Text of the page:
It's true, of course, that political disagreement, any political disagreement, is a function of our imperfect knowledge in part. We never see the whole truth all at once. We see only parts of it, and different people are inclined for a variety of reasons to emphasize with good reasons and good intentions different parts. That's what makes parties and partisanship.

The disputes between them are finally disputes about what parts of the truth ought to be emphasized. And these are serious disputes that deserve the aid of thoughtful and learned people. They speak to the question of the public good. No one has a grasp of the whole all at once and everyone has a case to make for why the part they think is most important really is. Why liberty might matter more than equality in some instance or why the family might matter more than the individual or why the health or some might matter even more than the lives of others or vice versa.

In any serious public dispute, each of these kinds of views will have a very serious case to make. And as I say, each will benefit from the work of intelligent and educated advocates to help to clarify it and to argue it out. Instead, too often thoughtful and learned people, public philosophers, and intellectuals seek not to inform these debates but to overcome them by reaching for a language in which they are rendered essentially meaningless.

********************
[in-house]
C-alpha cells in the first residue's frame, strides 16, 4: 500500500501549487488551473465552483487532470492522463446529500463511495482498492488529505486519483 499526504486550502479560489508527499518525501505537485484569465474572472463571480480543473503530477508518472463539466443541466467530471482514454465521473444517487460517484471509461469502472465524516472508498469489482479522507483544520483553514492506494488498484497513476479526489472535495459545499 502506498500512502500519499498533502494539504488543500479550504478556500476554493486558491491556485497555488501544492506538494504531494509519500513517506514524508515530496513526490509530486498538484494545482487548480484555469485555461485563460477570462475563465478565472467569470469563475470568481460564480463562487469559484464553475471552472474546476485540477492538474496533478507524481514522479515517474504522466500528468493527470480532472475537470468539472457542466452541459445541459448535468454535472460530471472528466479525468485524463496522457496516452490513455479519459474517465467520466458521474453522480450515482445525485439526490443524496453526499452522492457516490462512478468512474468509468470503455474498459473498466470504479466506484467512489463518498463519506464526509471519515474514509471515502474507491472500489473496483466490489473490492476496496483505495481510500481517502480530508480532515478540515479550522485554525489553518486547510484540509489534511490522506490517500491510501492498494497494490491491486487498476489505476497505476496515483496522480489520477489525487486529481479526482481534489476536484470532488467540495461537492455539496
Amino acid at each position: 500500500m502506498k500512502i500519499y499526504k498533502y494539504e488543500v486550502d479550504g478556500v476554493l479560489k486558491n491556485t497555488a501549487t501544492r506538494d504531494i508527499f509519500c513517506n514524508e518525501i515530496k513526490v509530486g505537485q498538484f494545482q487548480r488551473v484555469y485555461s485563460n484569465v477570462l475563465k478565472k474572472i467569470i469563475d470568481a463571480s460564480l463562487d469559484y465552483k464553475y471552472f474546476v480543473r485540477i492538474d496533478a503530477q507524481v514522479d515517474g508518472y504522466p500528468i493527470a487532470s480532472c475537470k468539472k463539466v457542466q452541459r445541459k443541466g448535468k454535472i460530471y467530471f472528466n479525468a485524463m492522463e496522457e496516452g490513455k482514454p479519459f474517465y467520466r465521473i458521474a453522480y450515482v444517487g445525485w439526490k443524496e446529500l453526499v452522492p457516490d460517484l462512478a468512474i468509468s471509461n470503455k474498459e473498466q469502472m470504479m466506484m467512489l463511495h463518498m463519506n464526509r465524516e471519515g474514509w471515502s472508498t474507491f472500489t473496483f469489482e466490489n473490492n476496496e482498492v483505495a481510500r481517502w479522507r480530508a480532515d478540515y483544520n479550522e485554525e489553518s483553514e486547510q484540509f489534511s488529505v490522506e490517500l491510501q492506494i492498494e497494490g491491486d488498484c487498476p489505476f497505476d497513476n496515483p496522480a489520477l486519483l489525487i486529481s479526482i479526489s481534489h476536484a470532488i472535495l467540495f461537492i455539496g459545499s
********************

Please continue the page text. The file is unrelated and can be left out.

In practice, I think that what this really does is render that work meaningless, is render the work of these public philosophers meaningless since it doesn't speak to the way in which these questions emerged, and especially if you do this in a public body that's answerable to the political society that has asked you for help to say that—to say essentially that the reason this has all come up is pointless isn't going to be very helpful and for the most part isn't going to be very true.

I think it's clear the design and the scope of this council that it is moved by this kind of understanding of the nature of politics and of the nature of the most prominent bioethical questions of the day and of the role of intellectuals like these members of the council in the public sphere.

It's very evident in the charter of the council, the executive order that created it. The order says that the council is to advise the president but not by transforming the bioethical questions that emerge before the country into technical or academic questions, but by helping the president and the country better understand these questions and the various answers that have emerged to them and their implications.

The charter of this council really is a kind of explication of this view of politics, I think. It describes a very broad scope, but it does not say that the purpose of the council is to resolve these issues. Its purpose is to clarify them for policy makers and for the public so that they can be argued and decided in the proper venues.